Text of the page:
In retelling Draupadi’s story, Divakaruni focuses on a number of themes. One is that of Draupadi’s destiny. In the novel, as a child she hears Vyasa prophesize that she will become the wife of five men, the mistress of a wonderful palace that she will eventually lose, and the cause of a universal conflagration. The chapters narrating her journey through disbelief, realization, acceptance, and understanding are poignant and captivating, though I did find the fast-moving middle part of the book rather bland. Another theme—and one that no doubt will raise many eyebrows—is Draupadi’s secret love for Karna. There is of course no basis for such a love in the epic itself. Rather, by explaining the true reasons for why the world thought that these two hated each other, Divakaruni gets an opportunity to go beyond the ordinary, masculine version of the epic. She also gets to put the spotlight on the tragic figure of Karna and show the greatness of his character. Here she is of course following a long Indian tradition.
For Gaudiya Vaishnavas, the most interesting of Divakaruni’s themes will probably be that of Draupadi’s friendship with Sri Krishna. Already as a child, she hears stories about how he is an incarnation, but she puts them down as old-wives tales, for by her own experience she knows that he is just a human being – though an enigmatic one. Gradually, the truth of Krishna’s being—one that is described in terms of the Mahabharata rather than the Srimad Bhagavatam—dawns on her, until her final realization at the end. As a Gaudiya reader, Draupadi’s long refusal to see Krishna as God is a sign of her sakhya bhakti that transports the reader closer to the heart of Gaudiya Vedanta, wherein the Godhead manifests in a form which facilitates intimacy with the devotees. Sri Rupa Goswami has stated that Draupadi’s relationship with Krishna is one of fraternal love akin to that of Arjuna, metropolitan friendship, as opposed to the still more intimate pastoral friendship of Krishna’s Vraja-lila. While I liked the way Divakaruni dealt with this theme, it also necessitates her following the version of Draupadi’s disrobing in the critical edition of the Mahabharata, rather than the more well known “Krishna comes to the rescue” of the popular vulgate. For me, who views this scene as one of the great climaxes of the whole epic, Divakaruni’s treatment of it was thus a disappointment. Thankfully, she makes up for this by how she handles several other important scenes, such as that of the Pandavas’ final journey.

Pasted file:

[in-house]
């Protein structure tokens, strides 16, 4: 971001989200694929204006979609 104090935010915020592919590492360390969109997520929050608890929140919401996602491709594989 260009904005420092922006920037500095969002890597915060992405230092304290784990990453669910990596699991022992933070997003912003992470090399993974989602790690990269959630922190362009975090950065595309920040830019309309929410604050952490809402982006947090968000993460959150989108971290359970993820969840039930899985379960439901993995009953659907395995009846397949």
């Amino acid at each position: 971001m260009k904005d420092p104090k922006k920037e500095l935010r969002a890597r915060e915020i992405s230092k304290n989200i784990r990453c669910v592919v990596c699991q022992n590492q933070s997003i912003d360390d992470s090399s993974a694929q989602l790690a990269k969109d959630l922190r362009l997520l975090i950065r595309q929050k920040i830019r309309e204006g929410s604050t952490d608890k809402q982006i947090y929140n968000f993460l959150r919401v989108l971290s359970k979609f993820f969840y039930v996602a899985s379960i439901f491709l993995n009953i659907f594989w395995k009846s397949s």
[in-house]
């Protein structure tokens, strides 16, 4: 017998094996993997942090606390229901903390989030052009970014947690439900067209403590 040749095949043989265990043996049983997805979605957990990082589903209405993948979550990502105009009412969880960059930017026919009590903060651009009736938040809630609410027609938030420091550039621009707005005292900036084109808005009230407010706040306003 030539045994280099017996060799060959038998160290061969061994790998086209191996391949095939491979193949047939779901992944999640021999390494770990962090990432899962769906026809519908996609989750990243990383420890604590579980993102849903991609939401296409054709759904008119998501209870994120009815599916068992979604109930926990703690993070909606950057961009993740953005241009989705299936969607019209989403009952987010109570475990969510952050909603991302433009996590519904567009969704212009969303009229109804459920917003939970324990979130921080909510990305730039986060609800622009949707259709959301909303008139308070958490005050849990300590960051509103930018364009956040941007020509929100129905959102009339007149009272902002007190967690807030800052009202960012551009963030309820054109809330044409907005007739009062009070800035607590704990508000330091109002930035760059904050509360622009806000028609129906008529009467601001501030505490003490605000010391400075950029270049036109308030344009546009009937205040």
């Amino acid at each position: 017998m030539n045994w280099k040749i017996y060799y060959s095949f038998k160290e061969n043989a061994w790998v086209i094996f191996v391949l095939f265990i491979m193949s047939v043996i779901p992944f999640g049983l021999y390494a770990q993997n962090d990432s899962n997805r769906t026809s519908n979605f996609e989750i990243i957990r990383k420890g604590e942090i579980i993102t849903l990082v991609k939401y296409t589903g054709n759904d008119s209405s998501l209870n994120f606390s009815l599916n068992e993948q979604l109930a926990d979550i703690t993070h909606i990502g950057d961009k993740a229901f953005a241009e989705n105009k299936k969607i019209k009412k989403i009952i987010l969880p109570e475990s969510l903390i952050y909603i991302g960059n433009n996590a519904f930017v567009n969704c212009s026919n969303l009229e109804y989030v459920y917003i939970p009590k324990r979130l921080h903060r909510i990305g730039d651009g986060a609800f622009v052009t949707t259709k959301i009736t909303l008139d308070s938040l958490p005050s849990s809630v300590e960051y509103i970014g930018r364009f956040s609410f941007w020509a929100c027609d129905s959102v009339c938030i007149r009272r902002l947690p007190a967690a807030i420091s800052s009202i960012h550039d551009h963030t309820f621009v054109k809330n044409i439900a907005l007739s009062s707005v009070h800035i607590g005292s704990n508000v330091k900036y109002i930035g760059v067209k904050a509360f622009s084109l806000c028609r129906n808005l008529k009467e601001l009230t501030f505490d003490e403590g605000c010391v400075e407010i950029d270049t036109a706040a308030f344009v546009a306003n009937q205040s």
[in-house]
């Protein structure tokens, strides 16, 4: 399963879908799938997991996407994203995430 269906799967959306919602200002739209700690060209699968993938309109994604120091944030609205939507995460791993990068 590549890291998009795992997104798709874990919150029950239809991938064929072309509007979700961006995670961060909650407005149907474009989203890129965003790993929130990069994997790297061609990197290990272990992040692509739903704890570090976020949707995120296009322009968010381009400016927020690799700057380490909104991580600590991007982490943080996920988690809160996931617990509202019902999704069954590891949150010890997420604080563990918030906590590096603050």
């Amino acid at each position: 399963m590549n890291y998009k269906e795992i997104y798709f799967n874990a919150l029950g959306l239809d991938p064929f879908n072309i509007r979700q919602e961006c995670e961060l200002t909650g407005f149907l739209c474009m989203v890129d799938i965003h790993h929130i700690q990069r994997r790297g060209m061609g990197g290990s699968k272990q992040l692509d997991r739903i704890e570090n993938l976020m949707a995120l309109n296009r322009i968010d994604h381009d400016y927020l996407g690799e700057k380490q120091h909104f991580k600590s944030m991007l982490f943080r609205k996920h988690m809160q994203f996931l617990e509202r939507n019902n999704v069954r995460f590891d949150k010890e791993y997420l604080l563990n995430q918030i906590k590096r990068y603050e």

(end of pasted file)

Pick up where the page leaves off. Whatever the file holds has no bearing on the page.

Of course, for many devotees, the question of mixing fiction and scriptural reality is not an easy one, hence my brief discussion of historical fiction at the onset of this review. However, a book need not be true in all respects to be of value. Divakaruni will not claim that her book supersedes the original sources in terms of historical veracity. Divakaruni is a novelist, and therefore practicing Gaudiya Vaishnavas will learn little in terms of siddhanta from her book. Its value lies rather, in my opinion, apart from being good entertainment, in the new perspectives it offers. The reader may not agree with all of Divakaruni’s conclusions—I for one feel that the Karna theme is rather far-fetched—but her conclusions do offer us new ways in which to interact with the epic and to enter into its world. I found my mind returning to the events and characters of this book many days after reading it. That fact alone suggests that there may be something to gain. Besides, who would not want to read about the life of a friend of Krishna?